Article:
PALESTINE, Texas, March 21, 2012 /PRNewswire/ --
A technology project spearheaded by a 76-year-old retired businessman in Texas hopes to jump-start metal work and small manufacturing at the village and neighborhood level throughout the developing world.
Drawing inspiration from century-old metal machining techniques and the modern open-source software development model, the project provides a build-it-yourself toolkit of plans that will enable artisans in the developing world to build and repair their own agricultural and other essential equipment.
Assisted by his 6400 member world-wide group of machinists and engineers collaborating through a Yahoo Group, Pat Delany has spent years researching and experimenting with machine tools and techniques appropriate for resource-poor developing areas. In the process, he has revived several ideas that were eclipsed in the West by the mass-production model more than a century ago but are still extremely useful for building mechanical self-sufficiency and a small manufacturing base outside of a major industrial economy.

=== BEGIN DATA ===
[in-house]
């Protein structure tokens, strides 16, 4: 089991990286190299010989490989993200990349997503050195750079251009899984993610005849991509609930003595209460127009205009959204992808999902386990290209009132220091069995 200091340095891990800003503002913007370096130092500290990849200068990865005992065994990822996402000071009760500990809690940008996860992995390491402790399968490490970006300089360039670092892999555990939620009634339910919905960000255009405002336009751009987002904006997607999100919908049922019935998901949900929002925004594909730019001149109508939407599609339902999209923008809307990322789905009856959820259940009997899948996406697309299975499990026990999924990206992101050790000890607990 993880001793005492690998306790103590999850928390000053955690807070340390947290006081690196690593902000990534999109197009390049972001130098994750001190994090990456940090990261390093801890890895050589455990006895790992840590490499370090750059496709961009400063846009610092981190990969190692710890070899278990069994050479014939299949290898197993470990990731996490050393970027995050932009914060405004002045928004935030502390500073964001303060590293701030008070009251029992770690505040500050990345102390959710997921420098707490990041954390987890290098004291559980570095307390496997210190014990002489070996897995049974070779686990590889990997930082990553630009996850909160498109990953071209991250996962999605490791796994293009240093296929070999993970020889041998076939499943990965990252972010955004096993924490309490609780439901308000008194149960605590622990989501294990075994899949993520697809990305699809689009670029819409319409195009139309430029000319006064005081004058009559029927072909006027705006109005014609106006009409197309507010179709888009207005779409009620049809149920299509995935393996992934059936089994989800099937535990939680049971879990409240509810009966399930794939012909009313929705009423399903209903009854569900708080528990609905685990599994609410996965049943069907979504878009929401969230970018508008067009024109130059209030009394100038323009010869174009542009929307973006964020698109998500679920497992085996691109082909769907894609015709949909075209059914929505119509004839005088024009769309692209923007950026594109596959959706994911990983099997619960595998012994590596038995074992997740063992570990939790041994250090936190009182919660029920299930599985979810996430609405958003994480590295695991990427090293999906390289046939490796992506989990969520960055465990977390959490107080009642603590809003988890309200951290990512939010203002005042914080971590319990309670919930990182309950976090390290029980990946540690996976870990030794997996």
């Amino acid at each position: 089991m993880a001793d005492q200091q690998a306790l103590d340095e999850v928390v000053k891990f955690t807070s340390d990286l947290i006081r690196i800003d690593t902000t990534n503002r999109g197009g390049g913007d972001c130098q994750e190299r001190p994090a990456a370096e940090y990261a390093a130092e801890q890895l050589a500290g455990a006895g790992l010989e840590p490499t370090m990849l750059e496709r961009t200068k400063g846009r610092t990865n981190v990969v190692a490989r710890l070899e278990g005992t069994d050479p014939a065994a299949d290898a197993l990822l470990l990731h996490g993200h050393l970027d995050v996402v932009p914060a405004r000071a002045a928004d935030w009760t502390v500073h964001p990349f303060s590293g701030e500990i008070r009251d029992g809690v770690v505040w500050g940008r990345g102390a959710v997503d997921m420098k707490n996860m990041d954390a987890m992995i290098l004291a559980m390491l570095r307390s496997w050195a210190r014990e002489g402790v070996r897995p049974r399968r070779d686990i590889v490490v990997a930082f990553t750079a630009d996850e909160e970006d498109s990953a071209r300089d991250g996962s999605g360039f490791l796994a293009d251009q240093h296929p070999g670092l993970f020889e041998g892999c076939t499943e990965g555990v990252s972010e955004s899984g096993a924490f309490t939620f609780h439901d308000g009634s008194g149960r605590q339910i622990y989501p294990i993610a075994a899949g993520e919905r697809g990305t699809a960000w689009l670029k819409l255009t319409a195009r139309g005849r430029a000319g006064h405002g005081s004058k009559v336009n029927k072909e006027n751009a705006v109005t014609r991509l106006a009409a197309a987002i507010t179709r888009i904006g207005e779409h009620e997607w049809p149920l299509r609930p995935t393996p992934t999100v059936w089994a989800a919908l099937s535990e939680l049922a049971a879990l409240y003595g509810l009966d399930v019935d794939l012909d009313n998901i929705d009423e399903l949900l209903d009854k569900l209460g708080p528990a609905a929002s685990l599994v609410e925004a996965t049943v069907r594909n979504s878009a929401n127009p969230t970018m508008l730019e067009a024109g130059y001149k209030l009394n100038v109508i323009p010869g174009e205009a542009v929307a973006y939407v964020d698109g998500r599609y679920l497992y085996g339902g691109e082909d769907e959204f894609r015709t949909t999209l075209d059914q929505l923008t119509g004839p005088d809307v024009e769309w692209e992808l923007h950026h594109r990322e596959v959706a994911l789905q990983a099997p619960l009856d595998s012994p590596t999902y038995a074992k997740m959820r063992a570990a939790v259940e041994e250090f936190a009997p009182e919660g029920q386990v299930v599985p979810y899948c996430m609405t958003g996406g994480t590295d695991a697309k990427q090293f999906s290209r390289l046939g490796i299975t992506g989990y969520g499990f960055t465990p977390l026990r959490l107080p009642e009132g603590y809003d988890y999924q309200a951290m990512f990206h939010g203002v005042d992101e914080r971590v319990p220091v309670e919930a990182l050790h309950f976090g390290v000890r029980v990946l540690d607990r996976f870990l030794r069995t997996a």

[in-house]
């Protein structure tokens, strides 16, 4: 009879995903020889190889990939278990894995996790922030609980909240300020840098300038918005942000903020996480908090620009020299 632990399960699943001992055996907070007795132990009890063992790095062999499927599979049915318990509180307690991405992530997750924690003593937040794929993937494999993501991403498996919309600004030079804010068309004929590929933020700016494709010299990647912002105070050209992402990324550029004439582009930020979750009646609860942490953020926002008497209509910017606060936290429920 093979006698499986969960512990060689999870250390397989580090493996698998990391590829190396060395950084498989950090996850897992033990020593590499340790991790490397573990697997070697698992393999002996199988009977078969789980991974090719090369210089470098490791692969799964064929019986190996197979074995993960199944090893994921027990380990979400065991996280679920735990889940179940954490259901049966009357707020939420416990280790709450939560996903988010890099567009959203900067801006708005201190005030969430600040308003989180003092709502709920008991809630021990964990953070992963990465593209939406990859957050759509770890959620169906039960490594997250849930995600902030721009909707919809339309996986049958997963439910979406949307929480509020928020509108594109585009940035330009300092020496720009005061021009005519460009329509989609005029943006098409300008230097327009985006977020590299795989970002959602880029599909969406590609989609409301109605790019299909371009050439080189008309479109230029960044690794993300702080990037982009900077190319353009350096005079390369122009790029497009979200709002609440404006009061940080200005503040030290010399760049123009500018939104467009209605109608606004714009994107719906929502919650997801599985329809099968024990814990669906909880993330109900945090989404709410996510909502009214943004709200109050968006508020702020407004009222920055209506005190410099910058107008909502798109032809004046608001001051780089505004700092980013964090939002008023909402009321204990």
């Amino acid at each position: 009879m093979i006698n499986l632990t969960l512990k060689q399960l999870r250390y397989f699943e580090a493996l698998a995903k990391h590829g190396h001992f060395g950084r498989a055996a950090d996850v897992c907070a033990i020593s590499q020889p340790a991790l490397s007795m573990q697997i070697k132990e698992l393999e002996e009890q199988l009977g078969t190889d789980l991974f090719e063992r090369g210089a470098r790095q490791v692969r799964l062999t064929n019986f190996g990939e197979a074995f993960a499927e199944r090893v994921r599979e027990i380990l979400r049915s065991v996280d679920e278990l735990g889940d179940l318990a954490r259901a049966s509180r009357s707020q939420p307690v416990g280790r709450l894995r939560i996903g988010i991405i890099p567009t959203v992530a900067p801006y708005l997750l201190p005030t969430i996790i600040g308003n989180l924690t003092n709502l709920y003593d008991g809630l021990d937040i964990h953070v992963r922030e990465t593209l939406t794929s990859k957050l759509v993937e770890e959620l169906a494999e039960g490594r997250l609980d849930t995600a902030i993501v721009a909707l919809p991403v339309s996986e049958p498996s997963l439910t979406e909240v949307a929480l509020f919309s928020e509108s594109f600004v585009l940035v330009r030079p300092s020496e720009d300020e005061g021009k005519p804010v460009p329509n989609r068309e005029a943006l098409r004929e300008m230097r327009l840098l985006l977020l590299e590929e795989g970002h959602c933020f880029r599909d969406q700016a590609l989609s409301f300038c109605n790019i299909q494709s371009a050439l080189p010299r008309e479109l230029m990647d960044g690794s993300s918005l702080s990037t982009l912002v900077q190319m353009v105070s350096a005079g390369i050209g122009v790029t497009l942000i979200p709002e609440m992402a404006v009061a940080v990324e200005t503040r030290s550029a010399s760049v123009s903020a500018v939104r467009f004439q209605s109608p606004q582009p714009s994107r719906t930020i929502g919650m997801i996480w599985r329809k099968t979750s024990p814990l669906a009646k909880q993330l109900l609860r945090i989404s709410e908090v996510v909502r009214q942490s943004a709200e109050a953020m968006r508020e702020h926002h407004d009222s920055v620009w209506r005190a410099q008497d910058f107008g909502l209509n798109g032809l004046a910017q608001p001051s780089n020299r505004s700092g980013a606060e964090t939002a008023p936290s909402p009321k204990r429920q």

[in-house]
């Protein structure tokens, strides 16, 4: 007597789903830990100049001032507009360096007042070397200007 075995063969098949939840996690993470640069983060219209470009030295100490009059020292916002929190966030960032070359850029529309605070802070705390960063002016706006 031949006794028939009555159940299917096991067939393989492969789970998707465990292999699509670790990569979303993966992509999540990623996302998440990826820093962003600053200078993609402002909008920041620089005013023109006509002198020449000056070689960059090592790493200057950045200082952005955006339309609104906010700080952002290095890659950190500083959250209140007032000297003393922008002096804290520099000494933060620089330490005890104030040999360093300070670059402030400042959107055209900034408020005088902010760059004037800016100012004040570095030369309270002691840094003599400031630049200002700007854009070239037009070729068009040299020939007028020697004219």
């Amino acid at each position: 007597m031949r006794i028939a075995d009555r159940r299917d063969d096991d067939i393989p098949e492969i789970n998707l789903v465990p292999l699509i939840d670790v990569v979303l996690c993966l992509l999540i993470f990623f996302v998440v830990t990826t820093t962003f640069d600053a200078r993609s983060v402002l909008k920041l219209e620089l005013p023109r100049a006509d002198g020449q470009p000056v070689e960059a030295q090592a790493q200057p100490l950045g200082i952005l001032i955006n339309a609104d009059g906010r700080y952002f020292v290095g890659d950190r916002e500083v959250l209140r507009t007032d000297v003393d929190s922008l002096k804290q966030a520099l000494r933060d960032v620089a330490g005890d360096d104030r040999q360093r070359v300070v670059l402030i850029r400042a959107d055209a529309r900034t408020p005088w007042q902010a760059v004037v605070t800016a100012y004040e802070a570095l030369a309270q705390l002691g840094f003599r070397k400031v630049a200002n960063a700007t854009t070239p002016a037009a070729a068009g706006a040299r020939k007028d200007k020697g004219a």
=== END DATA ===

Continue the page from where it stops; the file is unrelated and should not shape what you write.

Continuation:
The core of the MultiMachine project is a detailed instruction set for building the essential tools of a basic machine shop -- a screw cutting metal lathe, drill press and milling machine -- out of inexpensive materials easily available throughout the developing world. Metalworking lathes in particular are necessary for the production of almost all tools and other manufactured goods but are very expensive.
In 1915, special lathes made from concrete were developed to quickly and cheaply produce millions of cannon shells needed for World War I. Lucien Yeomans, the inventor, won America's highest engineering award for this invention, but sadly the technique was almost forgotten after the war. Delany and his collaborators re-discovered it and recognized it as a way to quickly make inexpensive but accurate machine tools for use in developing countries and in trade schools and shops everywhere. Besides concrete, the MultiMachine requires only a steel bar, used pipe and discarded engine pistons.
The project draws on the ethos of the open source software movement in that the instruction kit is available free for anyone to access. The accurate machine tools can be built and by anyone with good mechanical skills, common mechanic's tools and a hand or powered drill.
The machines can be built in sizes that will fit on a desktop or in those the sizes of railroad cars.
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SOURCE Pat Delany